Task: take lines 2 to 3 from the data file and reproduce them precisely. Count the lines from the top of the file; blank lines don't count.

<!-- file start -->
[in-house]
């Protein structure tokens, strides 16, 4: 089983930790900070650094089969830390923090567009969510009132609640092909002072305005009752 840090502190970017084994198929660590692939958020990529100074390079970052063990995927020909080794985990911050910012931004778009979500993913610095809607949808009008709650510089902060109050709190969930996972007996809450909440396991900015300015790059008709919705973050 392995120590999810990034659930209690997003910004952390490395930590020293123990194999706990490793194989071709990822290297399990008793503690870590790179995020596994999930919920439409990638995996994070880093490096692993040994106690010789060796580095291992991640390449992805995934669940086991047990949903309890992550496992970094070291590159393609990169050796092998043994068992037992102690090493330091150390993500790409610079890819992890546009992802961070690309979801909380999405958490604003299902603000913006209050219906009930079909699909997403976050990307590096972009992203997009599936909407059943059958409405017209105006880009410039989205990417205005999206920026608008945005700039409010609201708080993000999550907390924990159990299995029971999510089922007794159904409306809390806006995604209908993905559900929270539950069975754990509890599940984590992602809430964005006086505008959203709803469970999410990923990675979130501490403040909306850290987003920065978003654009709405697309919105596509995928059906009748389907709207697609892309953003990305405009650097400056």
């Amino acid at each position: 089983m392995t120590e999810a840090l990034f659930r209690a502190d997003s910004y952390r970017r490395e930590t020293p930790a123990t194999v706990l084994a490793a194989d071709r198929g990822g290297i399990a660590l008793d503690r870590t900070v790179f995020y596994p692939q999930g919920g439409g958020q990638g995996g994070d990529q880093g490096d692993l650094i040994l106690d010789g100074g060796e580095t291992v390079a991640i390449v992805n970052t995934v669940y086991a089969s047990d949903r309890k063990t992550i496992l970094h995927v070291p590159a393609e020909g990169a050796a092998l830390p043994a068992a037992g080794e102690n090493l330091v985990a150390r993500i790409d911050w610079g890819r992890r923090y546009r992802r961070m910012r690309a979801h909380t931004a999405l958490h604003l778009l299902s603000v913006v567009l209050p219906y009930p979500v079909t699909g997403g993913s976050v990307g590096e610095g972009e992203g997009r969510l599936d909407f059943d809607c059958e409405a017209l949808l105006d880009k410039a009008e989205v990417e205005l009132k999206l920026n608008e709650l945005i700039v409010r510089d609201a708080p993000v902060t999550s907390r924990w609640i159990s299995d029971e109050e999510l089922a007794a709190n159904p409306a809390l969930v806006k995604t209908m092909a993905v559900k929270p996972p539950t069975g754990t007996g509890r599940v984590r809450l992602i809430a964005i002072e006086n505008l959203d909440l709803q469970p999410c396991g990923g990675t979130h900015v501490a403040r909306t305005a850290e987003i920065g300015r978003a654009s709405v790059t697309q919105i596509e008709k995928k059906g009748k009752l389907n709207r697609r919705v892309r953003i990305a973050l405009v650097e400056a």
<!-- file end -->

């Protein structure tokens, strides 16, 4: 089983930790900070650094089969830390923090567009969510009132609640092909002072305005009752 840090502190970017084994198929660590692939958020990529100074390079970052063990995927020909080794985990911050910012931004778009979500993913610095809607949808009008709650510089902060109050709190969930996972007996809450909440396991900015300015790059008709919705973050 392995120590999810990034659930209690997003910004952390490395930590020293123990194999706990490793194989071709990822290297399990008793503690870590790179995020596994999930919920439409990638995996994070880093490096692993040994106690010789060796580095291992991640390449992805995934669940086991047990949903309890992550496992970094070291590159393609990169050796092998043994068992037992102690090493330091150390993500790409610079890819992890546009992802961070690309979801909380999405958490604003299902603000913006209050219906009930079909699909997403976050990307590096972009992203997009599936909407059943059958409405017209105006880009410039989205990417205005999206920026608008945005700039409010609201708080993000999550907390924990159990299995029971999510089922007794159904409306809390806006995604209908993905559900929270539950069975754990509890599940984590992602809430964005006086505008959203709803469970999410990923990675979130501490403040909306850290987003920065978003654009709405697309919105596509995928059906009748389907709207697609892309953003990305405009650097400056």
């Amino acid at each position: 089983m392995t120590e999810a840090l990034f659930r209690a502190d997003s910004y952390r970017r490395e930590t020293p930790a123990t194999v706990l084994a490793a194989d071709r198929g990822g290297i399990a660590l008793d503690r870590t900070v790179f995020y596994p692939q999930g919920g439409g958020q990638g995996g994070d990529q880093g490096d692993l650094i040994l106690d010789g100074g060796e580095t291992v390079a991640i390449v992805n970052t995934v669940y086991a089969s047990d949903r309890k063990t992550i496992l970094h995927v070291p590159a393609e020909g990169a050796a092998l830390p043994a068992a037992g080794e102690n090493l330091v985990a150390r993500i790409d911050w610079g890819r992890r923090y546009r992802r961070m910012r690309a979801h909380t931004a999405l958490h604003l778009l299902s603000v913006v567009l209050p219906y009930p979500v079909t699909g997403g993913s976050v990307g590096e610095g972009e992203g997009r969510l599936d909407f059943d809607c059958e409405a017209l949808l105006d880009k410039a009008e989205v990417e205005l009132k999206l920026n608008e709650l945005i700039v409010r510089d609201a708080p993000v902060t999550s907390r924990w609640i159990s299995d029971e109050e999510l089922a007794a709190n159904p409306a809390l969930v806006k995604t209908m092909a993905v559900k929270p996972p539950t069975g754990t007996g509890r599940v984590r809450l992602i809430a964005i002072e006086n505008l959203d909440l709803q469970p999410c396991g990923g990675t979130h900015v501490a403040r909306t305005a850290e987003i920065g300015r978003a654009s709405v790059t697309q919105i596509e008709k995928k059906g009748k009752l389907n709207r697609r919705v892309r953003i990305a973050l405009v650097e400056a």